From 1912 to 1973, what once was known as the Northern State Asylum welcomed its share of the state’s “insane.”
Patients at Sedro Wolley Northern State Hospital, which housed as many as 2,700 souls in the early 1950s, ranged from the violent mentally ill (a small minority) to the mildly disturbed — and beyond, to epileptics, alcoholics, drug addicts or mere social nonconformists. Many were immigrants.
Treatments were consistent with the times, and many are now considered barbaric. Doctors and nurses administered regular electric-shock treatments to many patients, including women incarcerated for “menopausal depression.” Heavy sedation, sometimes with experimental drugs, was common. “Insulin coma therapy” was employed, and some patients, beginning in the 1940s, received a new wonder cure, the transorbital lobotomy.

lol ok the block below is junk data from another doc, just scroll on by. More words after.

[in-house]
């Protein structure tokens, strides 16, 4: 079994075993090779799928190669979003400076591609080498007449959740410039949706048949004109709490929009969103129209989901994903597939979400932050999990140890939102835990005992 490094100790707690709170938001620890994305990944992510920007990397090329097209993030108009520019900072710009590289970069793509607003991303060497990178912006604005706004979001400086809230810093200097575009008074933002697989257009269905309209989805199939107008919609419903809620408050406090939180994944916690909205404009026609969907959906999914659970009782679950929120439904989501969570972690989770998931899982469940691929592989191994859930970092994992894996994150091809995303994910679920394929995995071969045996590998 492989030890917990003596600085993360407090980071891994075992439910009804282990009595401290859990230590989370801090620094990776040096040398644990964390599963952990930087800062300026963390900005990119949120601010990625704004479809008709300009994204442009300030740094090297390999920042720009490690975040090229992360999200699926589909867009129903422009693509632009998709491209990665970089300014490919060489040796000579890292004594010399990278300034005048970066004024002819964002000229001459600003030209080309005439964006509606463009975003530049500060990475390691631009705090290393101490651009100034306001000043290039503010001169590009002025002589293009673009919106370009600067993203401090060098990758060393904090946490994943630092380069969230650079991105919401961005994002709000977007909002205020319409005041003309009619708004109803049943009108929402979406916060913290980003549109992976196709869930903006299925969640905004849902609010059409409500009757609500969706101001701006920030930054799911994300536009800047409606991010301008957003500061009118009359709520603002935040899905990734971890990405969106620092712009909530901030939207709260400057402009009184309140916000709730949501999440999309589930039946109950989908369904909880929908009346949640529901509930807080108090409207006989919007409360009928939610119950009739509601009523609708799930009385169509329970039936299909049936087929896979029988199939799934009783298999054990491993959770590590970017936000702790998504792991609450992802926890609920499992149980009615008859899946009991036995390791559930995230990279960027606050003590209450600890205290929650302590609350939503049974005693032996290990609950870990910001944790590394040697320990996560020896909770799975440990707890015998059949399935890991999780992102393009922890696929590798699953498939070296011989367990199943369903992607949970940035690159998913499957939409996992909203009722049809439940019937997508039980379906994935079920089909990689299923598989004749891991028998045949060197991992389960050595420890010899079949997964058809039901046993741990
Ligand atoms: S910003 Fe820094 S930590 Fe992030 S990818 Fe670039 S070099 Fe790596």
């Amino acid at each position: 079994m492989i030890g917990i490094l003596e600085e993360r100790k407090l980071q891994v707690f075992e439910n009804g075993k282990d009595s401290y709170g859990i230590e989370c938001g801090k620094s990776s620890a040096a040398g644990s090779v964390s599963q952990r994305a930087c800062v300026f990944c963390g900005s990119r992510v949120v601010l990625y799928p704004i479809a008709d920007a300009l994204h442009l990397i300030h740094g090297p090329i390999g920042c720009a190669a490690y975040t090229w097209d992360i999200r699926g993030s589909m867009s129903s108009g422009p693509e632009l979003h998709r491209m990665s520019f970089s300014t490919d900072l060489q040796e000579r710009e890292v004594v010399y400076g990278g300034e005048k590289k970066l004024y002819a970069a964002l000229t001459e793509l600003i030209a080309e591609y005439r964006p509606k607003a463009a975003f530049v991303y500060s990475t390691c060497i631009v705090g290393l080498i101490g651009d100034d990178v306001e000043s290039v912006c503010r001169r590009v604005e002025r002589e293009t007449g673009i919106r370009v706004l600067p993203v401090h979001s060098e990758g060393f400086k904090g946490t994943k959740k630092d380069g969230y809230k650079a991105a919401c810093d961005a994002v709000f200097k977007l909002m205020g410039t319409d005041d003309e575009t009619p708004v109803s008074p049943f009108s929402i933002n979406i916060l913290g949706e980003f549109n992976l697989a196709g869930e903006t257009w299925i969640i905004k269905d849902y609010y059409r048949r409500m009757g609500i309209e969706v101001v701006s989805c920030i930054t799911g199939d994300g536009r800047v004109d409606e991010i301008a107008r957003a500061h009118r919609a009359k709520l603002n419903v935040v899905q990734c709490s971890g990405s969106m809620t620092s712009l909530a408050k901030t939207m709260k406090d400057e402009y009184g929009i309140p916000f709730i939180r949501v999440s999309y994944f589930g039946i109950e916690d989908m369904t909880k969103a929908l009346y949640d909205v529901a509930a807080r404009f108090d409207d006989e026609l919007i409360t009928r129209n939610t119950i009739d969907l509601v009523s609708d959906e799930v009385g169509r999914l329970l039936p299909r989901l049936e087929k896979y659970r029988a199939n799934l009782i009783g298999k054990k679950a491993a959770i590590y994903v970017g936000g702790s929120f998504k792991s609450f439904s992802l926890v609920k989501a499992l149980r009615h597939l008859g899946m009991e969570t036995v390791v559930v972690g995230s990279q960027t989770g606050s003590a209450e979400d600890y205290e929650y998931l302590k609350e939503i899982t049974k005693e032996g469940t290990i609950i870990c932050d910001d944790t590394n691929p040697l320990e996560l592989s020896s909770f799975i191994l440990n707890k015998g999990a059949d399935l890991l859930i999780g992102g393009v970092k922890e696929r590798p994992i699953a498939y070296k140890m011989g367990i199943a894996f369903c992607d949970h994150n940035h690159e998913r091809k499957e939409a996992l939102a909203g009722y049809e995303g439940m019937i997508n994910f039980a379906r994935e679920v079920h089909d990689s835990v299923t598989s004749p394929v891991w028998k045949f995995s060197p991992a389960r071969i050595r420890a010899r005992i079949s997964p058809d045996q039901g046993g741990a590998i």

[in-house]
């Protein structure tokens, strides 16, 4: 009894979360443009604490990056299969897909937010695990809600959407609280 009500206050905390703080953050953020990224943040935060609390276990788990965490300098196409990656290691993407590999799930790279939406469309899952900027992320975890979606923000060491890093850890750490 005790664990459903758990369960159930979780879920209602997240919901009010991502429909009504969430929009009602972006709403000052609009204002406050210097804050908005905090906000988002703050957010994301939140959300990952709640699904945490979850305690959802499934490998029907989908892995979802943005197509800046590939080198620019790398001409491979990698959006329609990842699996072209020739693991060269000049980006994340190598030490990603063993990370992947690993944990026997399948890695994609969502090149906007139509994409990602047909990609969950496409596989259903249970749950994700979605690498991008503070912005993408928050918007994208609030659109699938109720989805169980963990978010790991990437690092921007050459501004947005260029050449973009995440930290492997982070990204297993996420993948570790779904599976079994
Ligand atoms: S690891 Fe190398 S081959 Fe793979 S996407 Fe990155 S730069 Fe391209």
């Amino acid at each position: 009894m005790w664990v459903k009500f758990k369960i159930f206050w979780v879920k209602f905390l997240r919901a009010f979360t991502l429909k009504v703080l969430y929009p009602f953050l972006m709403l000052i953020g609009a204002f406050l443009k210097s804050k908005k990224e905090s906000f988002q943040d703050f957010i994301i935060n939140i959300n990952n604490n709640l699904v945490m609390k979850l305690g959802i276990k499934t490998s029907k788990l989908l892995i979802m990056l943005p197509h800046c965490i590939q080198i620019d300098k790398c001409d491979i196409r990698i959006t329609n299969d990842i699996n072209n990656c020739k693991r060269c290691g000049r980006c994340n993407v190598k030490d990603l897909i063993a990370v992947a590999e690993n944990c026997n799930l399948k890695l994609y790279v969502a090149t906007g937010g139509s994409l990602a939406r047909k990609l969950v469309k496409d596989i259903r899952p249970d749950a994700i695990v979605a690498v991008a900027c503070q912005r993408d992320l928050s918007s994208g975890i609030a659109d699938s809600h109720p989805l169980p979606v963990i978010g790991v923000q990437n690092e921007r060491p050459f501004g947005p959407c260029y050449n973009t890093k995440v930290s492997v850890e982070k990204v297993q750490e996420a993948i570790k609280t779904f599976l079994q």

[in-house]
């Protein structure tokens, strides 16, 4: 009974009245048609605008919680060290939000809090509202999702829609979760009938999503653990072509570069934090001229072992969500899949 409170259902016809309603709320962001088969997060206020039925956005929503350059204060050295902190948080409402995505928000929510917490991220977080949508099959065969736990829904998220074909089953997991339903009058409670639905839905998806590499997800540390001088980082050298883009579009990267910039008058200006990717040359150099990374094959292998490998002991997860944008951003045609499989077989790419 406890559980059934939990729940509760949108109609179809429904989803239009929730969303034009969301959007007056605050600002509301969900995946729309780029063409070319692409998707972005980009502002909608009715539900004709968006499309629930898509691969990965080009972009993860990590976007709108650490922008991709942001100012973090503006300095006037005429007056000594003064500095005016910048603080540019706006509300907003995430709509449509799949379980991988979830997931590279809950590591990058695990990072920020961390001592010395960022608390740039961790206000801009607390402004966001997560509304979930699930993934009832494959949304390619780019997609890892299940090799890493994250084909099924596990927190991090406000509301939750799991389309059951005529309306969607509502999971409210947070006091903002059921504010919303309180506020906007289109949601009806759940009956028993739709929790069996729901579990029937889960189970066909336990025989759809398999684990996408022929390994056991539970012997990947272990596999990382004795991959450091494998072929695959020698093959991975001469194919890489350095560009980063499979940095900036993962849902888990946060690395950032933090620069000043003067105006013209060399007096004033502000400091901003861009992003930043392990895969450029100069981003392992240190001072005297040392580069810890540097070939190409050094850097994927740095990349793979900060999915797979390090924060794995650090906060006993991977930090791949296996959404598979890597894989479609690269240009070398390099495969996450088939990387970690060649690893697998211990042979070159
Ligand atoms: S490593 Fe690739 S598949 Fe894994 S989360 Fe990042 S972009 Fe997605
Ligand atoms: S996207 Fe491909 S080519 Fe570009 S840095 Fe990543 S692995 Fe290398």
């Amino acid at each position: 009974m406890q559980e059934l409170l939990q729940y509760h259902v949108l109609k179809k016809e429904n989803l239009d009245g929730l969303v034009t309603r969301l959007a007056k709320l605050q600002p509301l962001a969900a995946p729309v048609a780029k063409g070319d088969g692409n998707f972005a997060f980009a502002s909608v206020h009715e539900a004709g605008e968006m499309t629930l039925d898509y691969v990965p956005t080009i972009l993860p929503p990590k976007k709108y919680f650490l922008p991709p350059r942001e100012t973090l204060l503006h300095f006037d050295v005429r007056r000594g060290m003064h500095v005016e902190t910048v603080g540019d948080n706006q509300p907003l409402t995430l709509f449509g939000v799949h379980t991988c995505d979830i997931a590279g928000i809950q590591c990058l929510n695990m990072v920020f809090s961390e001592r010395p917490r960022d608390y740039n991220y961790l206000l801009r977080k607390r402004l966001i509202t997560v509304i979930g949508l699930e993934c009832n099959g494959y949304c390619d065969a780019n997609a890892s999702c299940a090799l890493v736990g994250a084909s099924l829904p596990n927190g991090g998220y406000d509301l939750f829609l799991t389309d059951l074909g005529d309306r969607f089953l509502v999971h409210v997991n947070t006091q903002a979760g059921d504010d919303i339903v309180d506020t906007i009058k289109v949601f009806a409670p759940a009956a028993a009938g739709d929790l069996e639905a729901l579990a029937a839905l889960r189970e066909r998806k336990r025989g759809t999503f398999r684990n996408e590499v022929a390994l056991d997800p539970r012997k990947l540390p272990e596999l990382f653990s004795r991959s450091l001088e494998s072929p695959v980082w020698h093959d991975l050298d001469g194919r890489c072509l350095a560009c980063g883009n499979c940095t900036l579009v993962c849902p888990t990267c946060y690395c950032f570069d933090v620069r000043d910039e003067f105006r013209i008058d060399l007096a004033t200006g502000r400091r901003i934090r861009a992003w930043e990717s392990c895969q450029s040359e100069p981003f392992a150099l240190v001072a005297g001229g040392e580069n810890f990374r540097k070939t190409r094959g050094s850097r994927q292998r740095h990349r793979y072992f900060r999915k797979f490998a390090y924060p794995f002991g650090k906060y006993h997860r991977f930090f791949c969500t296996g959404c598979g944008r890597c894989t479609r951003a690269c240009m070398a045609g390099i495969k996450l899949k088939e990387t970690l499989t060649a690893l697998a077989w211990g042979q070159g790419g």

We were hunting for this Jacket for a customer and finally managed to get one from a grandson of a former Sedro Wolley employee. A beautiful example made of heavy canvas and riveted leather straps, and brass buckles. These type of jackets date from the early 1900's. This one bears the makers mark 'Ca' and appeared to be well used before it was retired. There is definitely a presence to this piece.